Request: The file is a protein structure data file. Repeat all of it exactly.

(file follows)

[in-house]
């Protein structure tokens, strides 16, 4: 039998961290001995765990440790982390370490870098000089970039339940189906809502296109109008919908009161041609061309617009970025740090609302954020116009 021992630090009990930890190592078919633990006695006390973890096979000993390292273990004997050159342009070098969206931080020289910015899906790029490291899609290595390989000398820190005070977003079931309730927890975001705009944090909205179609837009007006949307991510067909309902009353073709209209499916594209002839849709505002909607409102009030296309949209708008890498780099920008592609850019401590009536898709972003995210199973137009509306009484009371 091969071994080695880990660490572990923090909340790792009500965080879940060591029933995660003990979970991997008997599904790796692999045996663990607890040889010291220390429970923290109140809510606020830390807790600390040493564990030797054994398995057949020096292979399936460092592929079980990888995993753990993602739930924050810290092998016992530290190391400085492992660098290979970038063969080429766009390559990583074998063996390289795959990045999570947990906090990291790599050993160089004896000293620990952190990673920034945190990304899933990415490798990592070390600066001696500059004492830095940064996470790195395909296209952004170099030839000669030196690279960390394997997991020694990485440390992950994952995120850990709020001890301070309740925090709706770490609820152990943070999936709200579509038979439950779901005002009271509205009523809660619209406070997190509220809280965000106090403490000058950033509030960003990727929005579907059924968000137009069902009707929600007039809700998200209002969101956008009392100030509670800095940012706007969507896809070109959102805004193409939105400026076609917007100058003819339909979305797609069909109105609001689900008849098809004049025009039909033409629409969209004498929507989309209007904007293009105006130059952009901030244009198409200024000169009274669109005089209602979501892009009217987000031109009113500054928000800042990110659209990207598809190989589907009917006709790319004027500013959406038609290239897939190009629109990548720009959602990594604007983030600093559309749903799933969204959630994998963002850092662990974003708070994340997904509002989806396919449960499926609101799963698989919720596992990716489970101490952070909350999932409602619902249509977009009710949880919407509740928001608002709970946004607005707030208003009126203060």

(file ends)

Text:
[in-house]
């Protein structure tokens, strides 16, 4: 039998961290001995765990440790982390370490870098000089970039339940189906809502296109109008919908009161041609061309617009970025740090609302954020116009 021992630090009990930890190592078919633990006695006390973890096979000993390292273990004997050159342009070098969206931080020289910015899906790029490291899609290595390989000398820190005070977003079931309730927890975001705009944090909205179609837009007006949307991510067909309902009353073709209209499916594209002839849709505002909607409102009030296309949209708008890498780099920008592609850019401590009536898709972003995210199973137009509306009484009371 091969071994080695880990660490572990923090909340790792009500965080879940060591029933995660003990979970991997008997599904790796692999045996663990607890040889010291220390429970923290109140809510606020830390807790600390040493564990030797054994398995057949020096292979399936460092592929079980990888995993753990993602739930924050810290092998016992530290190391400085492992660098290979970038063969080429766009390559990583074998063996390289795959990045999570947990906090990291790599050993160089004896000293620990952190990673920034945190990304899933990415490798990592070390600066001696500059004492830095940064996470790195395909296209952004170099030839000669030196690279960390394997997991020694990485440390992950994952995120850990709020001890301070309740925090709706770490609820152990943070999936709200579509038979439950779901005002009271509205009523809660619209406070997190509220809280965000106090403490000058950033509030960003990727929005579907059924968000137009069902009707929600007039809700998200209002969101956008009392100030509670800095940012706007969507896809070109959102805004193409939105400026076609917007100058003819339909979305797609069909109105609001689900008849098809004049025009039909033409629409969209004498929507989309209007904007293009105006130059952009901030244009198409200024000169009274669109005089209602979501892009009217987000031109009113500054928000800042990110659209990207598809190989589907009917006709790319004027500013959406038609290239897939190009629109990548720009959602990594604007983030600093559309749903799933969204959630994998963002850092662990974003708070994340997904509002989806396919449960499926609101799963698989919720596992990716489970101490952070909350999932409602619902249509977009009710949880919407509740928001608002709970946004607005707030208003009126203060």